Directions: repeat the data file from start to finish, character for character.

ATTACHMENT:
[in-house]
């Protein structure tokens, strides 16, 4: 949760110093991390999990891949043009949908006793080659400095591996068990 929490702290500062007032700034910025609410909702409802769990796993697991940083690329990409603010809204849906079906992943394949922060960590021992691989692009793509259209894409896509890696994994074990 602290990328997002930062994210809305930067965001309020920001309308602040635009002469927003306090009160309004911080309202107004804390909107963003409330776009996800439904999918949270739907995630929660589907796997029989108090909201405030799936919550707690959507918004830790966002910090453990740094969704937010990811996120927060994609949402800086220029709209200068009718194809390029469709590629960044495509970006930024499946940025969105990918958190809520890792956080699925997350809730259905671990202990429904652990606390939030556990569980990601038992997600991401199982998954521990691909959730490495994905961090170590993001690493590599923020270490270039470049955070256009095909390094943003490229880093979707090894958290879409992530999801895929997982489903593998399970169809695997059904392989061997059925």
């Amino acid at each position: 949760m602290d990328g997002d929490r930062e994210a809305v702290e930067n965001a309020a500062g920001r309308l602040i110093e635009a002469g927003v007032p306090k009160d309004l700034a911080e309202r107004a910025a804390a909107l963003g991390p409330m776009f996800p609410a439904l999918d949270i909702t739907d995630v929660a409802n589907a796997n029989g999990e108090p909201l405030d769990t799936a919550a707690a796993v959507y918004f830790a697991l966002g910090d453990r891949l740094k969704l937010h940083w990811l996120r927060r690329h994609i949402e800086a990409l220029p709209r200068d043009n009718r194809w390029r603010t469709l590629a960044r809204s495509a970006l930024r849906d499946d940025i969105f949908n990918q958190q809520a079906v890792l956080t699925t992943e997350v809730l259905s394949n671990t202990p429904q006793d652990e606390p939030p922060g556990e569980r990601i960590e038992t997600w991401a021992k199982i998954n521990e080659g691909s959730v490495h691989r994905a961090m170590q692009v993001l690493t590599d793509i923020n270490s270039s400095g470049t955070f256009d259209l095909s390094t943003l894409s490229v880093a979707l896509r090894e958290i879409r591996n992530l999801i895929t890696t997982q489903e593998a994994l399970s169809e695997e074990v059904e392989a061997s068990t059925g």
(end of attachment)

[in-house]
């Protein structure tokens, strides 16, 4: 949760110093991390999990891949043009949908006793080659400095591996068990 929490702290500062007032700034910025609410909702409802769990796993697991940083690329990409603010809204849906079906992943394949922060960590021992691989692009793509259209894409896509890696994994074990 602290990328997002930062994210809305930067965001309020920001309308602040635009002469927003306090009160309004911080309202107004804390909107963003409330776009996800439904999918949270739907995630929660589907796997029989108090909201405030799936919550707690959507918004830790966002910090453990740094969704937010990811996120927060994609949402800086220029709209200068009718194809390029469709590629960044495509970006930024499946940025969105990918958190809520890792956080699925997350809730259905671990202990429904652990606390939030556990569980990601038992997600991401199982998954521990691909959730490495994905961090170590993001690493590599923020270490270039470049955070256009095909390094943003490229880093979707090894958290879409992530999801895929997982489903593998399970169809695997059904392989061997059925």
């Amino acid at each position: 949760m602290d990328g997002d929490r930062e994210a809305v702290e930067n965001a309020a500062g920001r309308l602040i110093e635009a002469g927003v007032p306090k009160d309004l700034a911080e309202r107004a910025a804390a909107l963003g991390p409330m776009f996800p609410a439904l999918d949270i909702t739907d995630v929660a409802n589907a796997n029989g999990e108090p909201l405030d769990t799936a919550a707690a796993v959507y918004f830790a697991l966002g910090d453990r891949l740094k969704l937010h940083w990811l996120r927060r690329h994609i949402e800086a990409l220029p709209r200068d043009n009718r194809w390029r603010t469709l590629a960044r809204s495509a970006l930024r849906d499946d940025i969105f949908n990918q958190q809520a079906v890792l956080t699925t992943e997350v809730l259905s394949n671990t202990p429904q006793d652990e606390p939030p922060g556990e569980r990601i960590e038992t997600w991401a021992k199982i998954n521990e080659g691909s959730v490495h691989r994905a961090m170590q692009v993001l690493t590599d793509i923020n270490s270039s400095g470049t955070f256009d259209l095909s390094t943003l894409s490229v880093a979707l896509r090894e958290i879409r591996n992530l999801i895929t890696t997982q489903e593998a994994l399970s169809e695997e074990v059904e392989a061997s068990t059925g």